To consider and report what arrangements might be made by the Government for the preservation, maintenance and use of houses of outstanding historic or architectural interest which might otherwise not be preserved, including, where desirable, the preservation of a house and its contents as a unity.
The committee’s conclusions, which became known as the Gowers Report, were published in 1950 and the tone could be determined from the first paragraph which stated that ‘What our terms of reference require us to consider is not whether houses…should be preserved, but how this is to be done‘. The report made a number of recommendations including the creation of the Grade listing system we are so familiar with today, combined with tax concessions to which owners would be entitled, and also financial assistance for which they may be eligible. The aim to create a legal framework where restrictions on the rights of the private owner were compensated by financial incentives to ensure the preservation of these houses.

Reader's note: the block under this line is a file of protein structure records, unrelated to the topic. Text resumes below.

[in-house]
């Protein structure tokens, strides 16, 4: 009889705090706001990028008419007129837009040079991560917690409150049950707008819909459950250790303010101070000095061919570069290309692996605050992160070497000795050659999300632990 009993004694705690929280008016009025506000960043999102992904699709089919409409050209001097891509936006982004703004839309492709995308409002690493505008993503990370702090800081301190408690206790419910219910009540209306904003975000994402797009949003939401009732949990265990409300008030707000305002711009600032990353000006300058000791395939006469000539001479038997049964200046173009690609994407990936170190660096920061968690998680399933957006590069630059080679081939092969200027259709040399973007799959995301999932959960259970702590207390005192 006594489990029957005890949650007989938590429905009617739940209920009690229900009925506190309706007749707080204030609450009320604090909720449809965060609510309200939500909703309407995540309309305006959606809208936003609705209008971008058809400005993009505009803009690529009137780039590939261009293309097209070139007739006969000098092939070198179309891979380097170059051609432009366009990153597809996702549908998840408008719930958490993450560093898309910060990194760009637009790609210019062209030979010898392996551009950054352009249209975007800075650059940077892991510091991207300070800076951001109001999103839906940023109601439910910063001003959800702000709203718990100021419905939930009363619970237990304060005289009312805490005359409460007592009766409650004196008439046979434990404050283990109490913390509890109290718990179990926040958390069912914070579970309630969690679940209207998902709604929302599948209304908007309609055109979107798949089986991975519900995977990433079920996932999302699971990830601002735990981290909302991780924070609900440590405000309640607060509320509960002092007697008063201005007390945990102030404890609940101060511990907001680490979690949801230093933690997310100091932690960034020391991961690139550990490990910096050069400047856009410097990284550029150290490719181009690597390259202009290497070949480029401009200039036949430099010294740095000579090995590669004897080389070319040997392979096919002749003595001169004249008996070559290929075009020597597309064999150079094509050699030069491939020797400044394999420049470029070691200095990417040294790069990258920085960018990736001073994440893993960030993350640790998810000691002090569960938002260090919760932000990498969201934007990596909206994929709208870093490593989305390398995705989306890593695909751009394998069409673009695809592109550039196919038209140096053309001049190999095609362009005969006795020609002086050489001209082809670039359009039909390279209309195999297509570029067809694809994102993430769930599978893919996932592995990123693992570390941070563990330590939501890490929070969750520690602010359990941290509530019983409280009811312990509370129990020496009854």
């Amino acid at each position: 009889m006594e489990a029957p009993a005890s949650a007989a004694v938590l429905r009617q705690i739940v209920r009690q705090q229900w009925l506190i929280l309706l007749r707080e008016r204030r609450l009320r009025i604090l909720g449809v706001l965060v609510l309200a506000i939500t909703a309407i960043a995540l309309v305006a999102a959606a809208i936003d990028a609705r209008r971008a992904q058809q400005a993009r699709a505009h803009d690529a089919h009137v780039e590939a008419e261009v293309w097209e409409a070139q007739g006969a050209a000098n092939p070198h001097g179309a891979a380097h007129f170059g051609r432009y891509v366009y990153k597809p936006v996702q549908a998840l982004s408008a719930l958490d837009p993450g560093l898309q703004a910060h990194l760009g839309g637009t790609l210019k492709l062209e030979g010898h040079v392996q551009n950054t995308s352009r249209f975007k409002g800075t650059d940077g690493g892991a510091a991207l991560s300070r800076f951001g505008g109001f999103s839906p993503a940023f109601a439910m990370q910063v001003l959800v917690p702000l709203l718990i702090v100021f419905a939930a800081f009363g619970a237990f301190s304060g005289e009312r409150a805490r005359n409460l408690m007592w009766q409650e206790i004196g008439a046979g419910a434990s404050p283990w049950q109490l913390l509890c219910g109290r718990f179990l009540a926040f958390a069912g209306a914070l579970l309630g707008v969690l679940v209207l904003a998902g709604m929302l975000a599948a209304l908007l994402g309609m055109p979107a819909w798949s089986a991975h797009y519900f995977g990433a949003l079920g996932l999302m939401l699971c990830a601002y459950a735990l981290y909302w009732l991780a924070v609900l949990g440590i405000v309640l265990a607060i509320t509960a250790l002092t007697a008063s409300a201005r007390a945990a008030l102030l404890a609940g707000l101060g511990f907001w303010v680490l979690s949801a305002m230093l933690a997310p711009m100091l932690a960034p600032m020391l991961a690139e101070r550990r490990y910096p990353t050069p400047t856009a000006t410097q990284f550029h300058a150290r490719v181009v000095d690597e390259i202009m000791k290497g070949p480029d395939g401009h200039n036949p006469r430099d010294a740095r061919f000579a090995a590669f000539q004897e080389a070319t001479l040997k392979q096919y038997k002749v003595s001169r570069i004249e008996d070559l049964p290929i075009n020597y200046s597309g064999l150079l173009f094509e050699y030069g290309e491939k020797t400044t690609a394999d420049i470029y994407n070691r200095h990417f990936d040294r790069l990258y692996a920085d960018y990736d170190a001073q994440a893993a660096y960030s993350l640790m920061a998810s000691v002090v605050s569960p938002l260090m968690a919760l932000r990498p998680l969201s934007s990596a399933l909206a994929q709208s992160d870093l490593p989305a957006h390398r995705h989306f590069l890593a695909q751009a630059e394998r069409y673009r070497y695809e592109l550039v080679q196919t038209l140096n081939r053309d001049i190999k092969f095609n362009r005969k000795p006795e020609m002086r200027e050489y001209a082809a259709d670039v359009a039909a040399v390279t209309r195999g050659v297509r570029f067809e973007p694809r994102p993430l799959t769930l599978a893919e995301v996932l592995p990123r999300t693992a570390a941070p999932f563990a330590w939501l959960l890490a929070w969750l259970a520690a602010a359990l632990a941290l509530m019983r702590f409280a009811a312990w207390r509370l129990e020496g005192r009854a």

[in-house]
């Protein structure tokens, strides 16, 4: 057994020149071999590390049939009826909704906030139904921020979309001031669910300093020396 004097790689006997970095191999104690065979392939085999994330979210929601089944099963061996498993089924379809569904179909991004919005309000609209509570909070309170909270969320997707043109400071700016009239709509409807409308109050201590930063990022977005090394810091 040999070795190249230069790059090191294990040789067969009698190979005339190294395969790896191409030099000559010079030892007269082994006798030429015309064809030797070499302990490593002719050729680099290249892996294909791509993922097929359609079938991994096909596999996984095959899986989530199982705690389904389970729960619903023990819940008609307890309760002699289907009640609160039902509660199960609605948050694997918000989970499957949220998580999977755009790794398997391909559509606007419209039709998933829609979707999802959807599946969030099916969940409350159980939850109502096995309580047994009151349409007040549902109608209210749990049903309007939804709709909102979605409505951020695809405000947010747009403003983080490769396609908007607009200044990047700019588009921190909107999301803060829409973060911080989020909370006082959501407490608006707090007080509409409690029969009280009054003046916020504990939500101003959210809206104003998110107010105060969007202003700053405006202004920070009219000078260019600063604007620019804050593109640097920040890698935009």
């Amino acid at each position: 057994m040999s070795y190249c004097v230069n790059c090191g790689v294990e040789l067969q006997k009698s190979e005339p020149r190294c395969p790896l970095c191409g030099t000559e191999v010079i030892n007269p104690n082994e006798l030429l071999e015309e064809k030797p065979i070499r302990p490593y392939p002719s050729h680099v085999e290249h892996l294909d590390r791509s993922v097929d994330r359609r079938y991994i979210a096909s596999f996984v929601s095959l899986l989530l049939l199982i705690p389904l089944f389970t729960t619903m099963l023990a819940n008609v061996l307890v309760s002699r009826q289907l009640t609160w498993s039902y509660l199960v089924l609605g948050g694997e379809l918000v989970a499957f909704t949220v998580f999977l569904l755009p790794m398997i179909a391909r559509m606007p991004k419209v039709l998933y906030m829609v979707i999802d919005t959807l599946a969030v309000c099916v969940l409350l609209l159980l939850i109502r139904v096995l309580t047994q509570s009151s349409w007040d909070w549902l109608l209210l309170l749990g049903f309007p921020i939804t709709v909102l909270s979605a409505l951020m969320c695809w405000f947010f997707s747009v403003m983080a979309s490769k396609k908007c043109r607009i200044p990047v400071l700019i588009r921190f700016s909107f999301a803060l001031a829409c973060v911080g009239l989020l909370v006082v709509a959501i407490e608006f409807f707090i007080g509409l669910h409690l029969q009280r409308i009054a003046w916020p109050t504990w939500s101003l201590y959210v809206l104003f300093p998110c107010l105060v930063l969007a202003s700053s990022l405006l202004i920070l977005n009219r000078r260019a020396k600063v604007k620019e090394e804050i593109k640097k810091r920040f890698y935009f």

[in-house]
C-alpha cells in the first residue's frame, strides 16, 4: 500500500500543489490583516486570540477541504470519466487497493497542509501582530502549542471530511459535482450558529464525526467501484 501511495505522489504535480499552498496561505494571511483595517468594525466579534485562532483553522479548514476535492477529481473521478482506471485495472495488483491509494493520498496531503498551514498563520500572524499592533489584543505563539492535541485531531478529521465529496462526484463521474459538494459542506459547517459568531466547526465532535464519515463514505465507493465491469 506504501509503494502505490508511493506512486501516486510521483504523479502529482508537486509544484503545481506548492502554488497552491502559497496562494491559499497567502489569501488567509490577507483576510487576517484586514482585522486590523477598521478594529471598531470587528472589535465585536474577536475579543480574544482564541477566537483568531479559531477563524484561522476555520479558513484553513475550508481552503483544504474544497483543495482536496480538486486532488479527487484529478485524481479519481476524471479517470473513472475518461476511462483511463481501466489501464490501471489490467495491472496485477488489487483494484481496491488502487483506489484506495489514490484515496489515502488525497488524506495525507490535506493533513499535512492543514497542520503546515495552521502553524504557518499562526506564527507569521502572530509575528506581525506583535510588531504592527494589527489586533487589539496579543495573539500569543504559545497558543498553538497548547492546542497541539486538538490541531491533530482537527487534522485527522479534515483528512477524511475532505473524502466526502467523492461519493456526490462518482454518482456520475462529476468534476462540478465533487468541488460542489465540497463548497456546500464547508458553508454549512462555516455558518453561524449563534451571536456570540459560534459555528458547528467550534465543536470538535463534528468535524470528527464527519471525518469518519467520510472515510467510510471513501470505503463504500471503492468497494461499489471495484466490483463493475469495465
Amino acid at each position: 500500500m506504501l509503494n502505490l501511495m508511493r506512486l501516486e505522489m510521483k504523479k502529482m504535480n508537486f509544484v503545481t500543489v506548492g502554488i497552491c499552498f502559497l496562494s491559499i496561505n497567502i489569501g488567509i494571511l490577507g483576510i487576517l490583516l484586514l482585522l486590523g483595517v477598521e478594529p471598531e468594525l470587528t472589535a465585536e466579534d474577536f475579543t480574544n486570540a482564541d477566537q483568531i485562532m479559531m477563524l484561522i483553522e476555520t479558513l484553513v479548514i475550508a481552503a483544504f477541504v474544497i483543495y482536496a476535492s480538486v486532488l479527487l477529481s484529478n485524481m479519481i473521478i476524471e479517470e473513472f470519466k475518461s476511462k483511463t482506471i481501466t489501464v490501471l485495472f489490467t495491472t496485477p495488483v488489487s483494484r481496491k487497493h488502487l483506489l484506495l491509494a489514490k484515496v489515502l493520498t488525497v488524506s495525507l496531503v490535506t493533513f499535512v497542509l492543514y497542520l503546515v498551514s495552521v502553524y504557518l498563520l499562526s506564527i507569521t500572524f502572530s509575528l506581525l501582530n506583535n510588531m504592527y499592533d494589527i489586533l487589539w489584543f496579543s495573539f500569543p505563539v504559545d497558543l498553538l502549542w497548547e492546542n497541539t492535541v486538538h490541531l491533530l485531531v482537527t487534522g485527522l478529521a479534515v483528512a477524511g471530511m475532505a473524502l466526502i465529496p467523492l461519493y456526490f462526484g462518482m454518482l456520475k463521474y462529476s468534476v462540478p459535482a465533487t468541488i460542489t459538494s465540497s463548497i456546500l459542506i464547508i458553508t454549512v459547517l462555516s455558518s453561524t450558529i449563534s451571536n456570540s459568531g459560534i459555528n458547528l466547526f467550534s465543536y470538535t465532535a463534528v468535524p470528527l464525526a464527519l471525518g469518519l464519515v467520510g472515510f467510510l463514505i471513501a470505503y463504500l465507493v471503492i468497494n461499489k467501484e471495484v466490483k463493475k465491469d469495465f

Yet, by the early 1970s it was clear that the crisis had not been solved, as demonstrated by the title of a report published in 1972: ‘Country Houses of Britain – can they survive?‘. Written by noted architectural historian John Cornforth, he sought to explore why the issues surrounding the sustainability of the country house had not yet been resolved, but also to cast the debate in a new era of soaring inflation, economic malaise, and with threatened punitive taxes on the asset rich (though cash poor).
Designed by Robin Wade, the layout took visitors through a short display showing the glories of the country house, but then, as they turned a physical and symbolic corner, were faced with an almost full-height portico tumbling to the ground. On the pillars and walls were photos of some of the hundreds already lost, whilst in the background, John Harris sombrely intoned a roll-call of their names.